How did you become a writer?
I became a writer by default. I had very few other skills. My only other skill, really, was playing the oboe and I wasn’t willing to put in the work it would have taken to go pro. My parents would have loved that, but it wasn’t in the cards (I probably had the only parents on earth who were disappointed when I didn’t become a professional oboist.) As for other pursuits, I now think I would have liked to join the FBI, but at the time I never would have considered it, partly because it might have required doing math in some way. I was terrible at anything with numbers and today probably do math on about a fourth grade level. The only time this is a problem is when I have to figure out how much to tip cabdrivers or nail salon technicians. Otherwise, I have found that as long as you have a good agent and a good accountant being a writer precludes doing any math. So this profession has worked out well for me.
But to answer your question precisely, I became a writer by writing anything and everything for any outlet that would publish me. After college I moved to New York and worked as an editorial assistant at Condé Nast – the whole Devil Wears Prada scene. I had no income other than the $18,000 a year they were paying me (the human resources person at the company informed me that most editorial assistants have their income supplemented by their parents) and I dressed horribly, like this kind of ragamuffin with shoulder pads. I was clueless about fashion – I literally pronounced Versace like “Versase.” But part of the job of being an assistant was writing up the minutes from the editorial meetings and eventually I got the editor-in-chief’s attention by writing the minutes in a funny, clever way. And one day a senior editor came to me and asked if I wanted to try my hand at writing a photo caption describing a bottle of shampoo. It was like the best day of my life.
And the next thing I knew I was writing for The New Yorker.
Oh, wait, that’s not how it went. The next thing I knew I was writing captions about shampoo. And then I worked my way up to 75-word “articles” about moisturizers and how many calories are in a giant muffin (this was the early 90s, when giant muffins were all the rage.) And after a year or so I quit that job and went to an MFA program and tried to write short stories until I figured out that I was an essayist. I got really lucky and sold an essay to The New York Times Book Review. That led to some other high-end publications but I was always still hustling by writing for women’s magazines and anyone else who would pay me. I wrote ad copy, random website copy, Publisher’s Weekly reviews for $30 a pop. Literally anything. I’ve always been a freelancer, and that requires finding a certain balance between being an egotistical snob and a shameless mercenary.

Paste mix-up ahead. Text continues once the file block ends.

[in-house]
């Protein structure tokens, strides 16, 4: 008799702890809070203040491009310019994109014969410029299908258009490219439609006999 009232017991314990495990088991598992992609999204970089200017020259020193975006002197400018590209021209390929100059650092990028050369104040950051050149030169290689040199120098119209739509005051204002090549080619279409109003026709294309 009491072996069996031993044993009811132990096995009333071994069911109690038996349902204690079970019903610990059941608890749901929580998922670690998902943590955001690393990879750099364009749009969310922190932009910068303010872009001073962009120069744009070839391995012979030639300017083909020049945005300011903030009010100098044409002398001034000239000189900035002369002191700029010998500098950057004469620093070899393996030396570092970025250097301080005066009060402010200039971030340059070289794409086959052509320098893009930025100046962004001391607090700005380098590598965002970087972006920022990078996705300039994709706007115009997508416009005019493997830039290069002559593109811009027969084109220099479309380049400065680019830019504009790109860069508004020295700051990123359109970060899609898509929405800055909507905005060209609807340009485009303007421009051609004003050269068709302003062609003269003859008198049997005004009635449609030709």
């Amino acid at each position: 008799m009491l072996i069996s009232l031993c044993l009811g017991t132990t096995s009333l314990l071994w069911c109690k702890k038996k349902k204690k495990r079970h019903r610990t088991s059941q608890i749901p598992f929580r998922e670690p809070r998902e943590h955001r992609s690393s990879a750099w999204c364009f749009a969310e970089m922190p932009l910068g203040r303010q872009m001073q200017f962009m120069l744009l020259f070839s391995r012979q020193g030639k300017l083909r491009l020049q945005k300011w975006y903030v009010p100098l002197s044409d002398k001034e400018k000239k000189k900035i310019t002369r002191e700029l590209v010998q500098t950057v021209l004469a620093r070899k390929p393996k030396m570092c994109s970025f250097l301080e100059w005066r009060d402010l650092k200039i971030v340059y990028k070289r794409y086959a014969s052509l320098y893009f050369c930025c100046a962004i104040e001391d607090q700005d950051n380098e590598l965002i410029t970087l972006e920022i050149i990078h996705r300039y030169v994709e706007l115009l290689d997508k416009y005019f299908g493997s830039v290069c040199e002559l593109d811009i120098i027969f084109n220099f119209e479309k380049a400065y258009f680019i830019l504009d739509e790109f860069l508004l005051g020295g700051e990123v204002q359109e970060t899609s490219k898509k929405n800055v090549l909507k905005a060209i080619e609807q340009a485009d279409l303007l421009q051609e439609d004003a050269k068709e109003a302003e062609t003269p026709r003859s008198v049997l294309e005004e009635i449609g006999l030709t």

Name your writing influences (writers, books, teachers, etc.).
Many of my writing influences are the usual suspects, at least for women of my generation, demographic and sensibility: Joan Didion, Nora Ephron, Lorrie Moore. I also loved Norman Mailer, Tom Wolf and Hunter S. Thompson, all those gonzo (or semi-gonzo) maximalists. I was hugely influenced by Woody Allen’s early writings, like the essays and stories in books like Without Feathers and Side Effects. The high/low technique that he employed, where you shift back and forth between very erudite references and really base, sophomoric concepts and rhetoric (The Whore of Mensa demonstrates this in the title alone) was something I internalized and still use to this day.
When and where do you write?
I write in my office at home. I’m not a big coffee shop person. I know a lot of writers love to sit there all day with their lattés, but I find it distracting. Also, I always drink too much coffee and then have to use the restroom a million times and then what are you supposed to do, just leave your computer and all your stuff sitting there unattended? At home this is not a problem. As for when I write, the answer is whenever I have a deadline, which is all the time. Mondays and at least part of Tuesday are totally taken up by writing my L.A. Times column, which runs on Thursdays. The other days of the week I’m usually juggling a number of projects, trying to prioritize things and making sure my dogs have been walked and are tired enough that they don’t bother me for most of the day.